Conservative Dominated Supreme Court Votes 5-4 To Not Intervene in the Texas Law
Texas abortion providers are bracing for chaos after a contentious Texas law went into effect today, September 1. The new law stops women from having abortions at six weeks. The law is causing an uproar because many women are unaware that they are pregnant at six weeks and now may have no options when they do discover pregnancy.
According to reporting from CNN, the law officially went into effect after the Supreme Court and a federal appeals court failed to rule on pending emergency requests which were brought by abortion providers.
Due to this lack of intervention, the law can take effect whether or not there is a need for further investigation. Now that law is official, private citizens may be able to bring civil suits against anyone who assists a pregnant person seeking an abortion that is deemed in violation of the ban. It is also a first in the country as no other law of a similar nature has ever gone into effect.
CNN Supreme Court analyst and University of Texas Law School professor Steve Vladeck explained that “now through their inaction the justices have let the tightest abortion restriction since Roe v. Wade be enforced for at least some period of time.”
The decision may be an early indicator of how the justices will vote in the upcoming term to rule on the constitutionality of a Mississippi law that prohibits abortion at 15 weeks. What is troubling about the law is that there are no exceptions to the rule except for extreme cases such as medical emergencies. The law stands even if the woman has been a victim of rape or incest.
Abortion providers understandably believe that the passing of the law would “immediately and catastrophically reduce abortion access in Texas.” Expressing their frustration with the law, they had previously asked the justices to block the ban while legal challenges were still in the courts. Now many clinics will be forced to close their doors.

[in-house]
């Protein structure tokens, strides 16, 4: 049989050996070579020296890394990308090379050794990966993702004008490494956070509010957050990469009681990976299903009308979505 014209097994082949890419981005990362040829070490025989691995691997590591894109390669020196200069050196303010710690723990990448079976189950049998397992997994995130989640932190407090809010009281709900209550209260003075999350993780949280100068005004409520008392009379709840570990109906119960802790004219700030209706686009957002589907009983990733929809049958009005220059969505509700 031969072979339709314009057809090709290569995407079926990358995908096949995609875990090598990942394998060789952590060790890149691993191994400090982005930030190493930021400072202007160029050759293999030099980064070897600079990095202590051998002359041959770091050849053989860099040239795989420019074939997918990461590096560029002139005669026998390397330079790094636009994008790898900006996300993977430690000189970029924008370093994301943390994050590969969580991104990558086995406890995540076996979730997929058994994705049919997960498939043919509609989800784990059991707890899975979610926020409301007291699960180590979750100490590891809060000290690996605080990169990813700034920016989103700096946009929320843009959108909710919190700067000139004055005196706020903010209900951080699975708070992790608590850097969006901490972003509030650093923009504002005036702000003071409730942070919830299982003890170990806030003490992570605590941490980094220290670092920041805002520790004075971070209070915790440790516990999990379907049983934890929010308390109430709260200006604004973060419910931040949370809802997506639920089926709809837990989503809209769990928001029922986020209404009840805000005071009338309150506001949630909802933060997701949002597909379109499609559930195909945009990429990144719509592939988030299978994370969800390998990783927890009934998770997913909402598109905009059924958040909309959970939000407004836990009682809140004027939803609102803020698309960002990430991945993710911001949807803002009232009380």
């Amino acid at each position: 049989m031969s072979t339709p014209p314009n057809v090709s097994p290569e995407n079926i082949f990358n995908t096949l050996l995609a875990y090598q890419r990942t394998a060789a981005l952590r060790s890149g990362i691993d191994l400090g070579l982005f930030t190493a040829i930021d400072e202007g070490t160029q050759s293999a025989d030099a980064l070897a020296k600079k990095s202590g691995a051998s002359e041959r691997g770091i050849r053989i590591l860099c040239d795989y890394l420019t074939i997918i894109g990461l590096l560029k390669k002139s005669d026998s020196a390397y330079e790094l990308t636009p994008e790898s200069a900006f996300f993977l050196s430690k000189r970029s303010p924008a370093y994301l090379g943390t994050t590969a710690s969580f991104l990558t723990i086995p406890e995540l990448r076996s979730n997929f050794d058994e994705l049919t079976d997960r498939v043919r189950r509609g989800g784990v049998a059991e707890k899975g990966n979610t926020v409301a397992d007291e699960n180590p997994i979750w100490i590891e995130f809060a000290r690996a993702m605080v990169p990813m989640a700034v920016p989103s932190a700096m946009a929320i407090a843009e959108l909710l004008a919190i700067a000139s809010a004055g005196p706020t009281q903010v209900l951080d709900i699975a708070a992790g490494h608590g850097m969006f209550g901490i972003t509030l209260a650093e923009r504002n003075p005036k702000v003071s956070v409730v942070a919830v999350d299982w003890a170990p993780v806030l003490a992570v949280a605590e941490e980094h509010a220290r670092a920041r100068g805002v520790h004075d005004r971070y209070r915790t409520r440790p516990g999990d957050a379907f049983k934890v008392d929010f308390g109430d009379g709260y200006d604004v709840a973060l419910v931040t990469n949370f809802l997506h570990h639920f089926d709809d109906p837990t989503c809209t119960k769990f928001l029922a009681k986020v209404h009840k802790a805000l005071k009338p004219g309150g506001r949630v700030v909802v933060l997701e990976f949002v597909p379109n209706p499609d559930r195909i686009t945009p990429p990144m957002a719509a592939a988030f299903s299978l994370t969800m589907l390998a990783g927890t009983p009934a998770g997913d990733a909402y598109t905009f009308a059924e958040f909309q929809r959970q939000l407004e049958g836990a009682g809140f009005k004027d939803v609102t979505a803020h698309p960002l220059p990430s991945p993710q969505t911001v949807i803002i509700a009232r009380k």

They also argued that the new law would cause the “barring care for at least 85% of Texas abortion patients”. What is interesting about the law is that a number of people can now be legally prosecuted including even a person who drives their friend to get an abortion. Other persons who could be charged include anyone who provides financial assistance to someone seeking an abortion after the specified period.
The fallout from the new law
Reports also indicate that abortion access in the state has already begun to decline giving conservatives the desired effect that they were after. At least one clinic Whole Woman’s Health told CNN that, their waiting rooms were filled with patients, and that “anti-abortion protestors are outside, shining lights on the parking …we are under surveillance.”
There’s been no word from the Supreme Court about their decision not to intervene prompting harsh criticism from human rights supporters.
The new approach to the law originally was meant to make it more difficult to bring a pre-enforcement challenge will now allow private citizens to bring civil suits against anyone who assists a pregnant person seeking an abortion in violation of the ban.
That means any private citizen from anywhere in the US can sue and collect $10,000 plus legal fees.
Many who support the rights of women to get abortions have said that both the Mississippi and Texas laws are a direct challenge to Roe v. Wade decision which established legalized abortion in 1973. That ruling states that abortions up to about around 24 weeks of pregnancy are still legal.